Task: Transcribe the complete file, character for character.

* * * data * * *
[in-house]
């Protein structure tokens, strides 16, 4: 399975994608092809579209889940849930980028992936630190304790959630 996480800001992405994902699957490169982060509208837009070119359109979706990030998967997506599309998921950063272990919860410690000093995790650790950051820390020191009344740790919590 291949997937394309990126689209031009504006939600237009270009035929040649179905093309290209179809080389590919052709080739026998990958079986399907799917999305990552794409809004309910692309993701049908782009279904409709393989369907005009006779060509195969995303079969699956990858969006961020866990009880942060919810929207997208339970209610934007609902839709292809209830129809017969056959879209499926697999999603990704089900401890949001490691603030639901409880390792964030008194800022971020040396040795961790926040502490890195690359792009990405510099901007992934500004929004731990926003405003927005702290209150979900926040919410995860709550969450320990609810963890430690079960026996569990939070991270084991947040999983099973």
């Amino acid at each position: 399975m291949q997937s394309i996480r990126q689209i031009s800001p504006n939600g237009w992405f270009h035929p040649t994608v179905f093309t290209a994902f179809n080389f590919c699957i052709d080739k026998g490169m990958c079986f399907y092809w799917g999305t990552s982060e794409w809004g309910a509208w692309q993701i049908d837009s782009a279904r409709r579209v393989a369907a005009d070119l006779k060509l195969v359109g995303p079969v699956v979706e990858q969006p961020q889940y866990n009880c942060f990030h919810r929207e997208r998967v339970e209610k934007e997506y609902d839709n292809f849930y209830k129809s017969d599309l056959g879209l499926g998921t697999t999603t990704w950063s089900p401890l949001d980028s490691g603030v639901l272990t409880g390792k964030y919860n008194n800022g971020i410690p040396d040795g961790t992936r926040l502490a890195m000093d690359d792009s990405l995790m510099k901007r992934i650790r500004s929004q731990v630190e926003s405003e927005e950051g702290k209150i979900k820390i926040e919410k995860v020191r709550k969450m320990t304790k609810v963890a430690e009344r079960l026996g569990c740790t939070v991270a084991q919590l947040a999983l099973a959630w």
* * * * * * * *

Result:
[in-house]
């Protein structure tokens, strides 16, 4: 399975994608092809579209889940849930980028992936630190304790959630 996480800001992405994902699957490169982060509208837009070119359109979706990030998967997506599309998921950063272990919860410690000093995790650790950051820390020191009344740790919590 291949997937394309990126689209031009504006939600237009270009035929040649179905093309290209179809080389590919052709080739026998990958079986399907799917999305990552794409809004309910692309993701049908782009279904409709393989369907005009006779060509195969995303079969699956990858969006961020866990009880942060919810929207997208339970209610934007609902839709292809209830129809017969056959879209499926697999999603990704089900401890949001490691603030639901409880390792964030008194800022971020040396040795961790926040502490890195690359792009990405510099901007992934500004929004731990926003405003927005702290209150979900926040919410995860709550969450320990609810963890430690079960026996569990939070991270084991947040999983099973």
């Amino acid at each position: 399975m291949q997937s394309i996480r990126q689209i031009s800001p504006n939600g237009w992405f270009h035929p040649t994608v179905f093309t290209a994902f179809n080389f590919c699957i052709d080739k026998g490169m990958c079986f399907y092809w799917g999305t990552s982060e794409w809004g309910a509208w692309q993701i049908d837009s782009a279904r409709r579209v393989a369907a005009d070119l006779k060509l195969v359109g995303p079969v699956v979706e990858q969006p961020q889940y866990n009880c942060f990030h919810r929207e997208r998967v339970e209610k934007e997506y609902d839709n292809f849930y209830k129809s017969d599309l056959g879209l499926g998921t697999t999603t990704w950063s089900p401890l949001d980028s490691g603030v639901l272990t409880g390792k964030y919860n008194n800022g971020i410690p040396d040795g961790t992936r926040l502490a890195m000093d690359d792009s990405l995790m510099k901007r992934i650790r500004s929004q731990v630190e926003s405003e927005e950051g702290k209150i979900k820390i926040e919410k995860v020191r709550k969450m320990t304790k609810v963890a430690e009344r079960l026996g569990c740790t939070v991270a084991q919590l947040a999983l099973a959630w």